The artist will be in attendance.
EXHIBITION LOCATION

Morton Fine Art (MFA)
1781 Florida Ave NW (at 18th & U Sts)
Washington, DC 20009
HOURS

Tuesday – Saturday 11am – 6pm
Sunday 12pm-5pm
About Impermanence
Impermance is Maya Freelon Asante‘s first solo exhibition following a deeply personal loss.  Deborah Willis, Ph.D. writes “Maya  FreelonAsante  explores  memory, memorial  and  family  in her  art  practice. She   also  examines  the social  and  artistic  space  within  the experience  of motherhood and   grieving.    Maya‘s  artwork  looks at the  fragility  of  life  and provides  the viewer  with  a   way  of retelling  a  story  about  life–joy and pain. Her current body of work draws on the temporal and is inspired by love of family specifically of her grandmother’s art practice as inspiration. “
About MAYA FREELON ASANTE‘S process & inspiration
“In 2005 I discovered a beautiful accident; a stack of water damaged tissue paper tucked away in my grandmother’s basement was left with a brilliant and intricate stain. Since then I’ve submerged myself in the medium of bleeding tissue paper sculpture and tissue ink monoprints, which exist as simultaneously transient and steadfast. This dichotomy continues to intrigue and surprise me as I wrestle with sharing the unique beauty, fragility, and strength of my art with the world.
Much like my grandmother, who never wasted a single grain of rice on her plate, I find a way to utilize tissue paper at every stage of creation – including the rich and colorful ink released when the paper is wet, the sculptural mounds formed when creating monoprints, and even the tiny ripped pieces no larger than a fingernail which are collected and wound into spiral sculptures. Improvisation and discovery play a big role in my creative process; by incorporating archival photographs I’m able to reappropriate images, bridging a gap between the past and future.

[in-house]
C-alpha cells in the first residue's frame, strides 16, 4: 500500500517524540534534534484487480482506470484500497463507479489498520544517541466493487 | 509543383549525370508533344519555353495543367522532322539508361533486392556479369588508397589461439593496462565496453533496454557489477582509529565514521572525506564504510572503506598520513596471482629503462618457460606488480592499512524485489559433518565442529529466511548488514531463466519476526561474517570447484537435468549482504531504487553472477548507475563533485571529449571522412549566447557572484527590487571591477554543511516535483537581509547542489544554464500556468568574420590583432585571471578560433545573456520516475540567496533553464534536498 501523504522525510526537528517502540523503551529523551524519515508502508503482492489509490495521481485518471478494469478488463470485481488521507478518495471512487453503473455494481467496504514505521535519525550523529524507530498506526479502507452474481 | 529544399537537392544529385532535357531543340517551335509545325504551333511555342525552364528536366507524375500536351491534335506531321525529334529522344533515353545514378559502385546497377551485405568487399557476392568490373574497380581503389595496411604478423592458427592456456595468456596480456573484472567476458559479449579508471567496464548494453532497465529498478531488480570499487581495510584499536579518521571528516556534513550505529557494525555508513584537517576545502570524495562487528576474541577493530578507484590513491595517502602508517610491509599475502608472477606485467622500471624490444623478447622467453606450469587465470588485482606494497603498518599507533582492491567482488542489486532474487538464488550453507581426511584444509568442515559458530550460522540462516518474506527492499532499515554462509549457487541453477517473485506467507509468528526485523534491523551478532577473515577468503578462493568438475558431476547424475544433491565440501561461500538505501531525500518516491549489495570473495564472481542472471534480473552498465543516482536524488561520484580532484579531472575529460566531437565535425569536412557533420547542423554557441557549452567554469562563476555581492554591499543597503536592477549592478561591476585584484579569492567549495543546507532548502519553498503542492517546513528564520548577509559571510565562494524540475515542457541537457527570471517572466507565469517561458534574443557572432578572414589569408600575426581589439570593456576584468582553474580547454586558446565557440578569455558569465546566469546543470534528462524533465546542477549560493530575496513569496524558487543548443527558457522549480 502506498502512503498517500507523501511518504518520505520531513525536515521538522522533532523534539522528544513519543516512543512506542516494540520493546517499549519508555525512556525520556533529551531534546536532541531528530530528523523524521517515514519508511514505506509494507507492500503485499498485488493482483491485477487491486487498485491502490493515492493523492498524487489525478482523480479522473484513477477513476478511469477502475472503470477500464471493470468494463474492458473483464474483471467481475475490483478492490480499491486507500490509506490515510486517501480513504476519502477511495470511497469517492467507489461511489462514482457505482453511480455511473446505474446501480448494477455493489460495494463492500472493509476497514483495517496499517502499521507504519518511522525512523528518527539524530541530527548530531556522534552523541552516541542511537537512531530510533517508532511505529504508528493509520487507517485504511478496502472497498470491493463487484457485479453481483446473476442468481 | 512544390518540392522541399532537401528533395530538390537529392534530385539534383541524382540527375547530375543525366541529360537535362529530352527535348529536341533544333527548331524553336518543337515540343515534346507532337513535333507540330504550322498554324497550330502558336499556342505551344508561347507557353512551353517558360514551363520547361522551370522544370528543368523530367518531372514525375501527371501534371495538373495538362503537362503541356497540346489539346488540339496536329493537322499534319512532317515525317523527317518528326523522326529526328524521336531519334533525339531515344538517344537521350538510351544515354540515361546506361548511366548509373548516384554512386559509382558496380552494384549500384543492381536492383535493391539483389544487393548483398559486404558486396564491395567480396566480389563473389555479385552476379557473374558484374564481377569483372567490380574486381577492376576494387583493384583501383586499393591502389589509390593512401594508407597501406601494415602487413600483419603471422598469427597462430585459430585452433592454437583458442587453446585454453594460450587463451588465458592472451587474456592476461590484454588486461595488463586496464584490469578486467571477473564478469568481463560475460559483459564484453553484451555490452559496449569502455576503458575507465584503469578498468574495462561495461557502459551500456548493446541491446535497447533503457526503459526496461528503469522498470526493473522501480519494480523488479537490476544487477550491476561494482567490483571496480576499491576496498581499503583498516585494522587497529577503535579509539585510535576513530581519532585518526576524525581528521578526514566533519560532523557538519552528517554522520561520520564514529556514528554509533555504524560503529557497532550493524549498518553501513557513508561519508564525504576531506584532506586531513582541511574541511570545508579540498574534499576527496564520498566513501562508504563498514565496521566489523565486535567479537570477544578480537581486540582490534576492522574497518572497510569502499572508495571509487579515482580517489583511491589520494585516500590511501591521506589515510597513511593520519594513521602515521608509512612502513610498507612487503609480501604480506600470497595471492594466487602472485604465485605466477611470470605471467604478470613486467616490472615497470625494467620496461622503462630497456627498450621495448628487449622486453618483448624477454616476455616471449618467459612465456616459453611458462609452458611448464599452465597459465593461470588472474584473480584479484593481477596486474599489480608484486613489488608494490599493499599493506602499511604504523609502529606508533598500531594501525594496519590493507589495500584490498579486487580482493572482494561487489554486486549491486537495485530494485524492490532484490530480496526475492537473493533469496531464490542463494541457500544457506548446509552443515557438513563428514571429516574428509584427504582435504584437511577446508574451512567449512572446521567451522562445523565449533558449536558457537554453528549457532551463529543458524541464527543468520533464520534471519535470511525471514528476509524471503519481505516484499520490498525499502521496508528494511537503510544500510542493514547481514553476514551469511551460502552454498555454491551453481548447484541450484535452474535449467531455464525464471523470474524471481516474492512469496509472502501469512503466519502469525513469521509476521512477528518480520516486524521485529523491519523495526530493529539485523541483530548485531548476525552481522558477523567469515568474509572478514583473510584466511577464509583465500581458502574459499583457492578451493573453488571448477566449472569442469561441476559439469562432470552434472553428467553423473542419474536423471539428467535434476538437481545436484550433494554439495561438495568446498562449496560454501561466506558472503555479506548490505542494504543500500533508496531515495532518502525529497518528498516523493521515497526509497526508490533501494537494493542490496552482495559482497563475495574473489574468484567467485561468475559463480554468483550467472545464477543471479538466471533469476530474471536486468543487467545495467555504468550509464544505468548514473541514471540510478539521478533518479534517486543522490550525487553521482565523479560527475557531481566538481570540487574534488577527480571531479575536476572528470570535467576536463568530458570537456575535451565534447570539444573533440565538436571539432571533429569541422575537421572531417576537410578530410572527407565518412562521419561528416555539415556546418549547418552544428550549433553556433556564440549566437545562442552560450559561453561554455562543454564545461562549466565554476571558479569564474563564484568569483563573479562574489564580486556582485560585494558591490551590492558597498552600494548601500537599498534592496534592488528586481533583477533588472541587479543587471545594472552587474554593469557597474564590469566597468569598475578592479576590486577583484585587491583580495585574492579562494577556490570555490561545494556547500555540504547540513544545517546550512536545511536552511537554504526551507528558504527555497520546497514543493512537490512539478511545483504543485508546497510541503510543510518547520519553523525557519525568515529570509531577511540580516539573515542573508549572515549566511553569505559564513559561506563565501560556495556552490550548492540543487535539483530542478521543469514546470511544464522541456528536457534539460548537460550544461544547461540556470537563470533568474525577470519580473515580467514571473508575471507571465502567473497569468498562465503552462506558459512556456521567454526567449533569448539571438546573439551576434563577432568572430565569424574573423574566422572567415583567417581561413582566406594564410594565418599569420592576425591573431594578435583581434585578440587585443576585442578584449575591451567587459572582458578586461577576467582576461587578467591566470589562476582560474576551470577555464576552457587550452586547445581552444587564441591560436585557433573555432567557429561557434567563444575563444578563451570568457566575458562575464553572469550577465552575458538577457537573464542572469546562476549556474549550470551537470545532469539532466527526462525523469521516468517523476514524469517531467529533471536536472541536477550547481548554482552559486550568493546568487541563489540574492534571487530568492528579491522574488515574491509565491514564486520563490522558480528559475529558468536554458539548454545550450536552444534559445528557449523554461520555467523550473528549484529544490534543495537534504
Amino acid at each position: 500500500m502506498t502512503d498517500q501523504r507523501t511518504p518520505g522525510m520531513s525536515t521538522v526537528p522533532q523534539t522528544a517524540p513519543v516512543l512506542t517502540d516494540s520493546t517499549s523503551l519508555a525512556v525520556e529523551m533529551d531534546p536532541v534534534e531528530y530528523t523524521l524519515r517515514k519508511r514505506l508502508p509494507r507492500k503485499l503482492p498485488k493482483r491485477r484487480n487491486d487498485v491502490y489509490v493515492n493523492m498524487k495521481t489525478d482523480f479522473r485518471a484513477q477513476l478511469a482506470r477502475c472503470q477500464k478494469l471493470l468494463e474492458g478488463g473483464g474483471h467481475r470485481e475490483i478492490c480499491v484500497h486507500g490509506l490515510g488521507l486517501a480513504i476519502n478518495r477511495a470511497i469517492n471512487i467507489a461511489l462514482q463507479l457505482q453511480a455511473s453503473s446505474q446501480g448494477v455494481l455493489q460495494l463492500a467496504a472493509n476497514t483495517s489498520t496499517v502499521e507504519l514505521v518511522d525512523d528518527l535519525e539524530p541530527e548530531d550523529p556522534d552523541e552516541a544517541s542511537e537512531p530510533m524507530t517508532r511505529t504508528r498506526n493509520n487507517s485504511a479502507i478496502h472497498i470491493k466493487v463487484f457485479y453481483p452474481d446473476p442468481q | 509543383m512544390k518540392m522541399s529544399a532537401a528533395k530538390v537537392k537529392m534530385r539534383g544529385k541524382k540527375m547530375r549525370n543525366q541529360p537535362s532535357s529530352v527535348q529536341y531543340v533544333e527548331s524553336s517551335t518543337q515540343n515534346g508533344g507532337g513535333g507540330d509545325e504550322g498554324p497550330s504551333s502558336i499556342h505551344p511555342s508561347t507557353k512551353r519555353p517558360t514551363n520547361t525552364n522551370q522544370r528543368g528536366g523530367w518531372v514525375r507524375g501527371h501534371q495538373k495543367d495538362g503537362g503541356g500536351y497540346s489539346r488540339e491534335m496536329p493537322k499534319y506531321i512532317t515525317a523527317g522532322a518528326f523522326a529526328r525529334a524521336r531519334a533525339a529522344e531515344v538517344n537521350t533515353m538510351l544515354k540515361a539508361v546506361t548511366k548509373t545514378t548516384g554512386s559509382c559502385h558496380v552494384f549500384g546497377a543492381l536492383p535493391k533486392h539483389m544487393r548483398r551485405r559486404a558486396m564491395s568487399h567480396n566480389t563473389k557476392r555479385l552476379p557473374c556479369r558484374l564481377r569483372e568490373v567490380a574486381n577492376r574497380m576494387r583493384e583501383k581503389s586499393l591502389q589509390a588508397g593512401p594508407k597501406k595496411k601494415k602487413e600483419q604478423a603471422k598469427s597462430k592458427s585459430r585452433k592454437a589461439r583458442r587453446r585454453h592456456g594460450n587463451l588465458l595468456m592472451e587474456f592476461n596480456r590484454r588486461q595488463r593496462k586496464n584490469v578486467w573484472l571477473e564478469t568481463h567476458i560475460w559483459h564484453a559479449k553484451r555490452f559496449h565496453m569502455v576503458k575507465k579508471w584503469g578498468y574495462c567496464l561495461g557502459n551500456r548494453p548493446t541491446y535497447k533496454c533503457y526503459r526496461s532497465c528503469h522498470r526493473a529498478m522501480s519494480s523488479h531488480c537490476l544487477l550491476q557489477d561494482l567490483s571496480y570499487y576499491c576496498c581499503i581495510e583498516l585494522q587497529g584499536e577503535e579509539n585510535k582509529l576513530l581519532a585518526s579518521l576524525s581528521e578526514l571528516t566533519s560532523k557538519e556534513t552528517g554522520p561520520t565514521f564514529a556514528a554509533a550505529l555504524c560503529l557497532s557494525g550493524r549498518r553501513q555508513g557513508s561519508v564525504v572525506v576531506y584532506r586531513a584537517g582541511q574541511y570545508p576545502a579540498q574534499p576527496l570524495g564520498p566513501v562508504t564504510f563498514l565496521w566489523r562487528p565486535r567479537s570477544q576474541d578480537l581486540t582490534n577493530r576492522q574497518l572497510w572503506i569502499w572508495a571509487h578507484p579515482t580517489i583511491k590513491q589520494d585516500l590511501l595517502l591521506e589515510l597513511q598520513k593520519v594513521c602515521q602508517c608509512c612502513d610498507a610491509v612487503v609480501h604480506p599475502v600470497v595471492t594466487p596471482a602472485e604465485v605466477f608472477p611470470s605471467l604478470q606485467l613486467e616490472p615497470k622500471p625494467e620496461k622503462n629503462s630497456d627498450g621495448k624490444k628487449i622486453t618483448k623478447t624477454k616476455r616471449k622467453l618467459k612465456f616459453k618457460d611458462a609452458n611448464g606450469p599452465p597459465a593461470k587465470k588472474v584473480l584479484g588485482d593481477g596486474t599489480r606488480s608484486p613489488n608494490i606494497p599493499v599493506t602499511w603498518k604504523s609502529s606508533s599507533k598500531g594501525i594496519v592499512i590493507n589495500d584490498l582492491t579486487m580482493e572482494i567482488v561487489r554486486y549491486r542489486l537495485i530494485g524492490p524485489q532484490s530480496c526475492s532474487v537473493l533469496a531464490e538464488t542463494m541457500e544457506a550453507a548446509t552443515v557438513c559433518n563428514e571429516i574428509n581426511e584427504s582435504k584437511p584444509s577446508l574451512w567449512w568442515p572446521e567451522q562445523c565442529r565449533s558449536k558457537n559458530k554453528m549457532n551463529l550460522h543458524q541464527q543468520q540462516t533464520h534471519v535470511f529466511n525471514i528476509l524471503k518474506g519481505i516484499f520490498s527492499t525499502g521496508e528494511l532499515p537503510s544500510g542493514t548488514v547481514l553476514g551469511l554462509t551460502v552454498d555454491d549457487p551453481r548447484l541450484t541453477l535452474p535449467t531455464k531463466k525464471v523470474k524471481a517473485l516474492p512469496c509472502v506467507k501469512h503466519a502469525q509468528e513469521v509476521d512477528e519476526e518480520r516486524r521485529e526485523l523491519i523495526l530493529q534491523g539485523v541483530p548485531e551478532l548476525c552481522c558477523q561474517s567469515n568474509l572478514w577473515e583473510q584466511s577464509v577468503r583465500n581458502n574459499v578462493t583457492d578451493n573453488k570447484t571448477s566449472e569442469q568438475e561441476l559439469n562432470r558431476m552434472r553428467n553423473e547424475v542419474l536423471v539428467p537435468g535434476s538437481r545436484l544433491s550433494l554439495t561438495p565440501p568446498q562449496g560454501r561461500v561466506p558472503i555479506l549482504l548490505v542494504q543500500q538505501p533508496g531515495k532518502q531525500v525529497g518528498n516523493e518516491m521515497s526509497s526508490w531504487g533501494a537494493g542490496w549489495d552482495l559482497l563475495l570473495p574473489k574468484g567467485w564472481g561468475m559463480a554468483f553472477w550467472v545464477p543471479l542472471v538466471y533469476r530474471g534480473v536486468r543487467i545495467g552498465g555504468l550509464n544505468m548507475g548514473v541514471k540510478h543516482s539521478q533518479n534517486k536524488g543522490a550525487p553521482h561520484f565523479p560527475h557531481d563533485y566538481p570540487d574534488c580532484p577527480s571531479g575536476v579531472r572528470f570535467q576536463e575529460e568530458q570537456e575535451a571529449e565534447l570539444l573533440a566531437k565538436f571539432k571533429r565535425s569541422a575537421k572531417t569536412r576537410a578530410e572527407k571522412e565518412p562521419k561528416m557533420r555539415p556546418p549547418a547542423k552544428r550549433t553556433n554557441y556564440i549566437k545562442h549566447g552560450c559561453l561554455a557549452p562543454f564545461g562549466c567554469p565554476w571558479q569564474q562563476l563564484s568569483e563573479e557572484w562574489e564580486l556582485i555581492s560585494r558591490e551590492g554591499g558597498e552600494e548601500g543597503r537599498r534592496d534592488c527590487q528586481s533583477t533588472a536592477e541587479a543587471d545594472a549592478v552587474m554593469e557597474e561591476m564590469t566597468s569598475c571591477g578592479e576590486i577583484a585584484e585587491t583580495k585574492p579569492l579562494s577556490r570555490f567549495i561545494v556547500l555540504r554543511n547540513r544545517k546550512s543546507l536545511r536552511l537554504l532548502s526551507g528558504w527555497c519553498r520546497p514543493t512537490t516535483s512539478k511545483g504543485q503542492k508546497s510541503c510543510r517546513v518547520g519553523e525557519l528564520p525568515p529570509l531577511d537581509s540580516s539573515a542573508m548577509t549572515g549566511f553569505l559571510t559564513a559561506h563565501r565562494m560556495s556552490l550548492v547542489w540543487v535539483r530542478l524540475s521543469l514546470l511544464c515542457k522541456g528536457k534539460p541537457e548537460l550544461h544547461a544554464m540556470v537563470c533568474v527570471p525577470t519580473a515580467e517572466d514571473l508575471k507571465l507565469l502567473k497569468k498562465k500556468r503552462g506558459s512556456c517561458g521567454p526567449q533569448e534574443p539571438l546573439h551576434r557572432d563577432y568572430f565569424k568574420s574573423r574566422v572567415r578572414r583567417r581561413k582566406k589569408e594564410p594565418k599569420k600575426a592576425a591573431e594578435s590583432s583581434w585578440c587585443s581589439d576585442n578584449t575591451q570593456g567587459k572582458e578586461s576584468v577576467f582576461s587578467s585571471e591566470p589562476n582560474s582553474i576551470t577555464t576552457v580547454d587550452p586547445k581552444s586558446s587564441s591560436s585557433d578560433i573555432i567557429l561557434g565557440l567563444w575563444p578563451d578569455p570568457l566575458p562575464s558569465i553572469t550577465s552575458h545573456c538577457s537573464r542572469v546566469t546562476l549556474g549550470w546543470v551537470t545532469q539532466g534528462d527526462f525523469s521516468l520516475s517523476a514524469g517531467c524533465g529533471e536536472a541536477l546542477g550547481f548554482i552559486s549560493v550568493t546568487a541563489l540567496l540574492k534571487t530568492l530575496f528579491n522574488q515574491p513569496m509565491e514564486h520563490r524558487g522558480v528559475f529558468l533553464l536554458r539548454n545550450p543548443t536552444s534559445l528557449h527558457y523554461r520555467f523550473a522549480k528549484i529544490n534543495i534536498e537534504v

My grandmother always said she “made a way out of no way” and her personal endurance opened a path for my own creative discovery. Art for me is about finding the message in the medium and honoring what fuels our desire to preserve and protect it. Bringing more peace, joy and light into the world is my primary objective, while simultaneously appreciating the beauty of now and creating everlasting memories.”
MAYA FREELON ASANTE
About MAYA FREELON ASANTE
Maya Freelon Asante is an award-winning artist whose artwork was described by poet Maya Angelou as “visualizing the truth about the vulnerability and power of the human being,” and her unique tissue paper work was also praised by the International Review of African American Art as a “vibrant, beating assemblage of color.” She was selected by Modern Luxury Magazine as Best of the City 2013, by the Huffington Post’s “Black Artists: 30 Contemporary Art Makers Under 40 You Should Know”, and Cosmopolitan Magazine’s “Art Stars” as “the most badass female artists in the biz.”
Maya has exhibited her work nationally and internationally including Paris, Ghana, and US Embassies in Madagascar, Italy, Jamaica and Swaziland. She has been a professor of art at Towson University and Morgan State University. Maya has attended numerous residencies including Skowhegan School of Painting and Sculpture, the Korobitey Institute and Brandywine Workshop. She earned a BA from Lafayette College and an MFA from the School of Museum of Fine Arts, Boston. She is currently represented by Morton Fine Art in Washington, DC.

 

MAYA FREELON ASANTE’s solo show “IMPERMANENCE” at Morton Fine Art

17 Dec

 

Impermanence
A solo exhibition of new artwork by MAYA FREELON ASANTE

Saturday, December 12th, 2015 – January 5th, 2016


About Impermanence

Impermance is Maya Freelon Asante’s first solo exhibition following a deeply personal loss.  Deborah Willis, Ph.D. writes “Maya  Freelon Asante  explores  memory, memorial  and  family  in her  art  practice. She   also  examines  the social  and  artistic  space  within  the experience  of motherhood and   grieving.    Maya’s  artwork  looks at the  fragility  of  life  and provides  the viewer  with  a   way  of retelling  a  story  about  life–joy and pain. Her current body of work draws on the temporal and is inspired by love of family specifically of her grandmother’s art practice as inspiration. ”


About MAYA FREELON ASANTE’S process & inspiration
“In 2005 I discovered a beautiful accident; a stack of water damaged tissue paper tucked away in my grandmother’s basement was left with a brilliant and intricate stain. Since then I’ve submerged myself in the medium of bleeding tissue paper sculpture and tissue ink monoprints, which exist as simultaneously transient and steadfast. This dichotomy continues to intrigue and surprise me as I wrestle with sharing the unique beauty, fragility, and strength of my art with the world.